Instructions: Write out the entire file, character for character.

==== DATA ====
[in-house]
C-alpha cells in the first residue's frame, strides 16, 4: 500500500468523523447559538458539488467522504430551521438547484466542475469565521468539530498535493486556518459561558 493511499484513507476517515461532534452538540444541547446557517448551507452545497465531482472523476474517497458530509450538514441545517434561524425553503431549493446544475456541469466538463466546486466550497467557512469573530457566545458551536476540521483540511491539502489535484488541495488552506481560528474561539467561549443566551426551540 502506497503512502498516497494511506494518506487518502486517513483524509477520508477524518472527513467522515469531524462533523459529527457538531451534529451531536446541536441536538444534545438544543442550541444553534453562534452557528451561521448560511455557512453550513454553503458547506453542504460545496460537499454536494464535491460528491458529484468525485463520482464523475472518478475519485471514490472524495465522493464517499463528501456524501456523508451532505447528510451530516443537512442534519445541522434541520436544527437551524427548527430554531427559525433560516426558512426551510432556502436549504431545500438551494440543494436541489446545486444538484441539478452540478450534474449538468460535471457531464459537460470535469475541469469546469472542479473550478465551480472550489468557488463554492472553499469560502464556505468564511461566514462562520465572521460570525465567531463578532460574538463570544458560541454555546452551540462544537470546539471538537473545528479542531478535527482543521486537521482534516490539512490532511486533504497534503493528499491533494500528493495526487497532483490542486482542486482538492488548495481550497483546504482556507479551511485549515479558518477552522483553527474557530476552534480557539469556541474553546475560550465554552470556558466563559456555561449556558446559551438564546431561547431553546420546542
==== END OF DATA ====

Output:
[in-house]
C-alpha cells in the first residue's frame, strides 16, 4: 500500500468523523447559538458539488467522504430551521438547484466542475469565521468539530498535493486556518459561558 493511499484513507476517515461532534452538540444541547446557517448551507452545497465531482472523476474517497458530509450538514441545517434561524425553503431549493446544475456541469466538463466546486466550497467557512469573530457566545458551536476540521483540511491539502489535484488541495488552506481560528474561539467561549443566551426551540 502506497503512502498516497494511506494518506487518502486517513483524509477520508477524518472527513467522515469531524462533523459529527457538531451534529451531536446541536441536538444534545438544543442550541444553534453562534452557528451561521448560511455557512453550513454553503458547506453542504460545496460537499454536494464535491460528491458529484468525485463520482464523475472518478475519485471514490472524495465522493464517499463528501456524501456523508451532505447528510451530516443537512442534519445541522434541520436544527437551524427548527430554531427559525433560516426558512426551510432556502436549504431545500438551494440543494436541489446545486444538484441539478452540478450534474449538468460535471457531464459537460470535469475541469469546469472542479473550478465551480472550489468557488463554492472553499469560502464556505468564511461566514462562520465572521460570525465567531463578532460574538463570544458560541454555546452551540462544537470546539471538537473545528479542531478535527482543521486537521482534516490539512490532511486533504497534503493528499491533494500528493495526487497532483490542486482542486482538492488548495481550497483546504482556507479551511485549515479558518477552522483553527474557530476552534480557539469556541474553546475560550465554552470556558466563559456555561449556558446559551438564546431561547431553546420546542